Culminating: the Nines in tarot

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Editor’s Note: If you want to experiment with tarot cards and don’t have any, we provide a free tarot spread generator using the Celtic Wings spread, which is based on the traditional Celtic Cross spread. This article explains how to use the spread. You can visit Sarah’s website here. –efc

By Sarah Taylor

I was struggling this morning to come up with a collective idea for the Nines — a theme that runs through each and all of the cards. With some of the numbers that we’ve explored, the Twos and Fours for example, something has made itself known to me right away in terms of a connecting principle.

9 of Wands and 9 of Cups - RWS Tarot deck.

9 of Wands and 9 of Cups from the Rider-Waite Smith Tarot deck. Click on the image for a larger version.

With the Nines, though, there seems to be such a striking contrast between the Wands and Swords — both suggesting a form of conflict — and the Cups and the Pentacles — which on the surface seem to indicate achievement — that I was immediately taken in by their differences, not their similarities.

But, as I have so often experienced when working with tarot, it’s better to take a closer look before coming to any conclusions; not everything is as it first seems. This was discussed in an article and the accompanying comments when the Nine of Pentacles was drawn as part of a Weekend Tarot Reading. What we see on the surface isn’t necessarily the whole story. In fact, it seldom is, as we peel away one layer of meaning, only to come across another.

Therefore, taking a closer look, what strikes me most about the four cards this week is that all of the characters are alone — or, at least, they are the only human figure on their card. Have you noticed that the minor arcana in the Rider-Waite Smith deck has focussed increasingly on a single figure as we have moved through the numbers, from Ace to Nine? This sense of isolation started in the Sevens, continued in the Eights, and is present in the Nines for the final time. (I am excluding Court Cards here, which I feel are discrete in many ways, even as they move with the evolutionary flow of the minor arcana. I’ll write more about this when we look at them in upcoming articles.)

What is this isolation about? To me, it feels like a process of going within. In the Nines, we are close to reaching some point of expression, although it is still currently taking shape. Hence culminating rather than culmination: the idea is not yet fully developed.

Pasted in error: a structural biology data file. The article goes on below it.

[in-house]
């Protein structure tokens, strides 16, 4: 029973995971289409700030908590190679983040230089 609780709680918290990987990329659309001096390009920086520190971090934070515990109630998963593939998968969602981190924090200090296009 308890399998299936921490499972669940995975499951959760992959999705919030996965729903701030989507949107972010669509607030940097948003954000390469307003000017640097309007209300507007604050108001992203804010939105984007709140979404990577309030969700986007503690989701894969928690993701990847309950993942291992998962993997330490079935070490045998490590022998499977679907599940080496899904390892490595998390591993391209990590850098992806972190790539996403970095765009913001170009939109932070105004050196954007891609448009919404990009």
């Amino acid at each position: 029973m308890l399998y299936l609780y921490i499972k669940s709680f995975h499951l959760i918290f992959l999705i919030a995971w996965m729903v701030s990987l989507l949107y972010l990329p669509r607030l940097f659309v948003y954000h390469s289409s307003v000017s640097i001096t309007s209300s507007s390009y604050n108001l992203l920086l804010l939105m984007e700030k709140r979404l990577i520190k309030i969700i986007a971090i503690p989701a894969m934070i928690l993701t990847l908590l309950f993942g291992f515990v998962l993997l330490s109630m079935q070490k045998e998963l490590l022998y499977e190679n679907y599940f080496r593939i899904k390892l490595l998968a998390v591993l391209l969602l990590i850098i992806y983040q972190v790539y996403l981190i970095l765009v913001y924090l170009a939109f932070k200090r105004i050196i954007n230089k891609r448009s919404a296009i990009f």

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Sarah Taylor

About Sarah Taylor

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6 Responses to Culminating: the Nines in tarot

  1. indranibe says:

    Sarah hit the nail on the head. Len just drove it home. (Somehow I didn’t see the title). That’s exactly it – culminating. The good, the bad, and the ugly.

  2. indranibe says:

    I think Len hit the nail on the head: culminating. There’s that word. Even in the 9S the bed and the coverlet are still beautiful; the “intellect” substantial – so if that’s the bed, then there are worse places to lie. Who else has that nagging feeling that says “Wait!”? Waiting, waiting, waiting… But for what?? The nines – like an embarrassment of riches – almost too much, but not really. Enough however to take a step back and look at what you have, look at what you’ve done (achieved! achieved!), and now, with this weighty treasury at your disposal, what do you want to do? Ands therein lies the question…

    I said that to someone today, “Once you’ve turned 40, it’s all about fun. God knows I’ve ‘done my time’!”

    Here’s how I feel – the world can wait; everything can wait until I am good and ready. Finally, I am in the position to call the shots. I choose. Because now, finally, it’s all about me.

    And no, I don’t give a rat’s arse. I’ve worked, I’ve paid, I’ve done my time, and now, I’ve come to collect.

    xoxox (Good times ahead Sarah, drink that birthday cocktail! Wassail!) :)

  3. Lizzy Huffy says:

    I rarely comment on your readings dear Sarah, but I always read them and find them absolutely fascinating and helpful too. “Thus, we draw our battle out from within and project it onto others. This is usually an unconscious process, emphasized by the figure in the Nine of Swords, hands over eyes…Once we open our eyes in the Ten of Swords, we open up to the potential for surrender in order to emerge from the darkness and into the light”. Hope to make it through the night!
    Thank you
    Liz xx

  4. Charles says:

    I’m short on time so I’ll have to make it quick, but I wanted to comment on the 9 of Swords. Sarah noted the bedspread with the astrological symbols and the roses. I always interpret that as symbols of heavenly protection and love. Even at a moment of despair, the protection of heaven covers us like a blanket, even if we have our eyes covered and cannot see it.

  5. Lea Burning River says:

    Sarah, thank you for your thoughtful and thorough discussion of the 9s. Your insight has been helpful to me. Especially liked it that you talked about the snail–did not leave it out of all the grandeur supposedly going on around it. And about the hawk coming back. Even though the Medicine Woman Tarot (the deck I find most helpful to me) is so outwardly different than all the other decks, the fine light of inspiration runs through all of them and harmonizes with one another and I am eneriched in my life and assisted in my conscious living of my life with all these helpers. Have always loved Tarot especiaially. So happy that you are sharing your talent with us. Big Hug. Little Snail.

  6. Len Wallick Len Wallick says:

    Thank you for taking on such complexity and pulling it all together. When things are culminating, they can often seem like a bit much. You made it fit without sacrificing the essential ambience.

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